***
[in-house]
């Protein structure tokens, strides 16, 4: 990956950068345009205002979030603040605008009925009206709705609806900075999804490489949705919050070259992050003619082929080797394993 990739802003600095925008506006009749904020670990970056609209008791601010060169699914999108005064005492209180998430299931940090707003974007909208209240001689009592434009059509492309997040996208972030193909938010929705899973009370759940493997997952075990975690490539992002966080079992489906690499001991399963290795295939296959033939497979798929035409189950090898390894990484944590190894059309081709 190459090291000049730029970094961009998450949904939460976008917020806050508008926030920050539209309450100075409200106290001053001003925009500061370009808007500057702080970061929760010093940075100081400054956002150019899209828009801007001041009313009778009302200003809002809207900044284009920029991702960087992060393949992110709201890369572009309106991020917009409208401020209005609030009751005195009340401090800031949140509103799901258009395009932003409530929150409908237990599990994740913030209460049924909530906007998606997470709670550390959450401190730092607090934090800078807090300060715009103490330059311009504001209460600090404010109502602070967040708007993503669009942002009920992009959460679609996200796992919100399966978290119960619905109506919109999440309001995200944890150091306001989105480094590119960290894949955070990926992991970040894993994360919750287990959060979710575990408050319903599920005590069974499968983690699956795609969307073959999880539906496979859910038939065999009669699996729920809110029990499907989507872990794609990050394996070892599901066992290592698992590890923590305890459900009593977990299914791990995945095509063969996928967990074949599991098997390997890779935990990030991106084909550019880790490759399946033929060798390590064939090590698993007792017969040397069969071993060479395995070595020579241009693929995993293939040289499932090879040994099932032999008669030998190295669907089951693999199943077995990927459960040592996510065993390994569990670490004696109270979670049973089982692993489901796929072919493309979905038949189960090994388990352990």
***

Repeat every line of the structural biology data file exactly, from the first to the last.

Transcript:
[in-house]
């Protein structure tokens, strides 16, 4: 990956950068345009205002979030603040605008009925009206709705609806900075999804490489949705919050070259992050003619082929080797394993 990739802003600095925008506006009749904020670990970056609209008791601010060169699914999108005064005492209180998430299931940090707003974007909208209240001689009592434009059509492309997040996208972030193909938010929705899973009370759940493997997952075990975690490539992002966080079992489906690499001991399963290795295939296959033939497979798929035409189950090898390894990484944590190894059309081709 190459090291000049730029970094961009998450949904939460976008917020806050508008926030920050539209309450100075409200106290001053001003925009500061370009808007500057702080970061929760010093940075100081400054956002150019899209828009801007001041009313009778009302200003809002809207900044284009920029991702960087992060393949992110709201890369572009309106991020917009409208401020209005609030009751005195009340401090800031949140509103799901258009395009932003409530929150409908237990599990994740913030209460049924909530906007998606997470709670550390959450401190730092607090934090800078807090300060715009103490330059311009504001209460600090404010109502602070967040708007993503669009942002009920992009959460679609996200796992919100399966978290119960619905109506919109999440309001995200944890150091306001989105480094590119960290894949955070990926992991970040894993994360919750287990959060979710575990408050319903599920005590069974499968983690699956795609969307073959999880539906496979859910038939065999009669699996729920809110029990499907989507872990794609990050394996070892599901066992290592698992590890923590305890459900009593977990299914791990995945095509063969996928967990074949599991098997390997890779935990990030991106084909550019880790490759399946033929060798390590064939090590698993007792017969040397069969071993060479395995070595020579241009693929995993293939040289499932090879040994099932032999008669030998190295669907089951693999199943077995990927459960040592996510065993390994569990670490004696109270979670049973089982692993489901796929072919493309979905038949189960090994388990352990």